Corneal Cross-Linking

Corneal Cross-Linking

Keratoconus and other corneal ectasias are often described as non-inflammatory, progressive disorders that are characterized by thinning and steepening of the inferior or central cornea, irregular astigmatism, and loss of best-corrected visual acuity

Treatment was once limited to spectacles and rigid contact lenses or invasive treatments such as penetrating keratoplasty. Other treatments options available to patients include photorefractive keratectomy, intrastromal corneal ring segments, and phakic intraocular lenses.  With the recent FDA approval of Photrexa, Photrexa Viscous, and KXL System (Avedro, see below) corneal collagen cross-linking (CXL) can be added to that list in the United States.

How It Started

Spoerl et al first studied CXL in 1998, when they treated porcine eyes with riboflavin and UV-irradiation and weak glutaraldehyde.  They found increased biomechanical stiffening of the cornea when compared with untreated corneas. [1]

Wollensak et al then performed a prospective, non-randomized clinical pilot study in 23 eyes with moderate or advanced progressive keratoconus. Their data showed that treatment with riboflavin drops and ultraviolet-A (UVA) irradiation (370 nm, 3 mW/cm2 for 30 minutes) was able to halt the progression of keratoconus in all eyes and caused disease regression in 16 eyes. [2]

A number of clinical studies have confirmed the ability of CXL to stabilize and regularize the cornea, in turn helping to improve visual acuity in patients with keratoconus [3-9] and postoperative LASIK ectasia. [10,11] Given such positive results, CXL has become a welcomed option for ophthalmologists. 

How It Works

To perform the procedure, the epithelium is debrided and then the photosensitizer (riboflavin) is placed topically every two minutes for 30 minutes.  The cornea is then examined for proper penetration of the riboflavin, usually at least 400 microns.  The eye is then irradiated for 30 continuous minutes.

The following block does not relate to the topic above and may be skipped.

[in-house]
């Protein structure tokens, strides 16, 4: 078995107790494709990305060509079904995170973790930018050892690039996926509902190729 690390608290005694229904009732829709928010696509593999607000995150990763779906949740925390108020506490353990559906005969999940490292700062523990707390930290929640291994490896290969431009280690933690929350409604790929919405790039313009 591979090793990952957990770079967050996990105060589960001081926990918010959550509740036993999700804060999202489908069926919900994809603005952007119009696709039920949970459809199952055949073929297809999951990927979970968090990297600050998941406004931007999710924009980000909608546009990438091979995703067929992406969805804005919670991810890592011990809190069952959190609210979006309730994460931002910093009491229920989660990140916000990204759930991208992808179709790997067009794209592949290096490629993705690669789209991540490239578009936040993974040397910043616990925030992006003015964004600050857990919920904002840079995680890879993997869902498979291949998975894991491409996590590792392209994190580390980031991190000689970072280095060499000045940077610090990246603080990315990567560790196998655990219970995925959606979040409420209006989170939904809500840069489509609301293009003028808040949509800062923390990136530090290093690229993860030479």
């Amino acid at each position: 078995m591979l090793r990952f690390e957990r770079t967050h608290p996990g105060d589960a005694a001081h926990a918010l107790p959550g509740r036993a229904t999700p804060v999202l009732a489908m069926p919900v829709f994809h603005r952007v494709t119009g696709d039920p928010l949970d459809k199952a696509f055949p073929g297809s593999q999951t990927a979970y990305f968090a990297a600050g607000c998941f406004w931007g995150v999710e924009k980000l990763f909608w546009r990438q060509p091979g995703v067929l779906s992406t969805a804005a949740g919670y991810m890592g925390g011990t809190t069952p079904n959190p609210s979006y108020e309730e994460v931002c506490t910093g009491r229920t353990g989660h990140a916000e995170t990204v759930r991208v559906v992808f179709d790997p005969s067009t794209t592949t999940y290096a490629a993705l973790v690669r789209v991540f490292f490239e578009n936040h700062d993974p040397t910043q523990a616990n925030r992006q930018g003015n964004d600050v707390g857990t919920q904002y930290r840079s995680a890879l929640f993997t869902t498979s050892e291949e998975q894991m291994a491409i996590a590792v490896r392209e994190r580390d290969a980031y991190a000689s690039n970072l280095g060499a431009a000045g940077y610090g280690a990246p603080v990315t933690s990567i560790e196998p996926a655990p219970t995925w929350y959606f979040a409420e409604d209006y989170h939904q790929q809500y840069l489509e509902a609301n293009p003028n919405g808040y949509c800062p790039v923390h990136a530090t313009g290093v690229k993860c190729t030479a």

The combination of the riboflavin and UV light induces the photooxidative cross-links.  The generation of collagen crosslinks is largely determined by the concentration of riboflavin and wavelength, time, and energy dose of the light source.

The standard CXL treatment protocol for a patient with progressive keratoconus is exposure to UVA light (3 mW/cm2) for 30 minutes and is termed the Dresden protocol.  Multiple other treatment protocols have been attempted with increased intensity and shortened duration.  It is thought that by increasing the irradiation intensity but keeping the illumination dose at 5.4 J/cm2, it may be possible to reduce CXL treatment time. Reduced treatment time could help to improve practice efficiency and throughput volumes, increase patient comfort, and reduce the risk of corneal dehydration.

Avedro’s CXL Technology

As mentioned above, Photrexa Viscous, Photrexa and the KXL System — all produced by Avedro Inc., an ophthalmic pharmaceutical and medical device company based in Waltham, MA — received FDA approval on April 18, 2016 for the treatment of progressive keratoconus and represent a first-in-class therapeutic treatment for keratoconus.

The Photrexa Viscous is composed of 1.46 mg/mL riboflavin 5’-phosphate in 20 percent dextran ophthalmic solution, while the Photrexa does not contain the dextran solution.  Photrexa Viscous and Photrexa are photoenhancers indicated for use with the KXL System in corneal collagen cross-linking for the treatment of progressive keratoconus.